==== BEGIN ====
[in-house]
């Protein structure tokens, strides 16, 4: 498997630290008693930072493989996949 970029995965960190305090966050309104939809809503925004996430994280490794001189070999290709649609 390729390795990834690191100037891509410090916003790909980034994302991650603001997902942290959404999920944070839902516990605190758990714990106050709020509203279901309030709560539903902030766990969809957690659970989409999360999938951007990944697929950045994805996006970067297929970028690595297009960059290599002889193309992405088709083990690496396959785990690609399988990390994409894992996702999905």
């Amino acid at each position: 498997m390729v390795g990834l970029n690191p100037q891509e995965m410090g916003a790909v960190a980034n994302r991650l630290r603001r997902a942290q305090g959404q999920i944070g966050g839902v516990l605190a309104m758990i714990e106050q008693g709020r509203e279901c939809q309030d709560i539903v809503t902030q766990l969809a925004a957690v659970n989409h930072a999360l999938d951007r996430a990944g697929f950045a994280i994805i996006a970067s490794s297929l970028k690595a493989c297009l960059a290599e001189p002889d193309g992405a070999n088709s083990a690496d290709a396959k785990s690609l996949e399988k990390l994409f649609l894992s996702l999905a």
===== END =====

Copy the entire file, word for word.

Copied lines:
[in-house]
């Protein structure tokens, strides 16, 4: 498997630290008693930072493989996949 970029995965960190305090966050309104939809809503925004996430994280490794001189070999290709649609 390729390795990834690191100037891509410090916003790909980034994302991650603001997902942290959404999920944070839902516990605190758990714990106050709020509203279901309030709560539903902030766990969809957690659970989409999360999938951007990944697929950045994805996006970067297929970028690595297009960059290599002889193309992405088709083990690496396959785990690609399988990390994409894992996702999905």
């Amino acid at each position: 498997m390729v390795g990834l970029n690191p100037q891509e995965m410090g916003a790909v960190a980034n994302r991650l630290r603001r997902a942290q305090g959404q999920i944070g966050g839902v516990l605190a309104m758990i714990e106050q008693g709020r509203e279901c939809q309030d709560i539903v809503t902030q766990l969809a925004a957690v659970n989409h930072a999360l999938d951007r996430a990944g697929f950045a994280i994805i996006a970067s490794s297929l970028k690595a493989c297009l960059a290599e001189p002889d193309g992405a070999n088709s083990a690496d290709a396959k785990s690609l996949e399988k990390l994409f649609l894992s996702l999905a």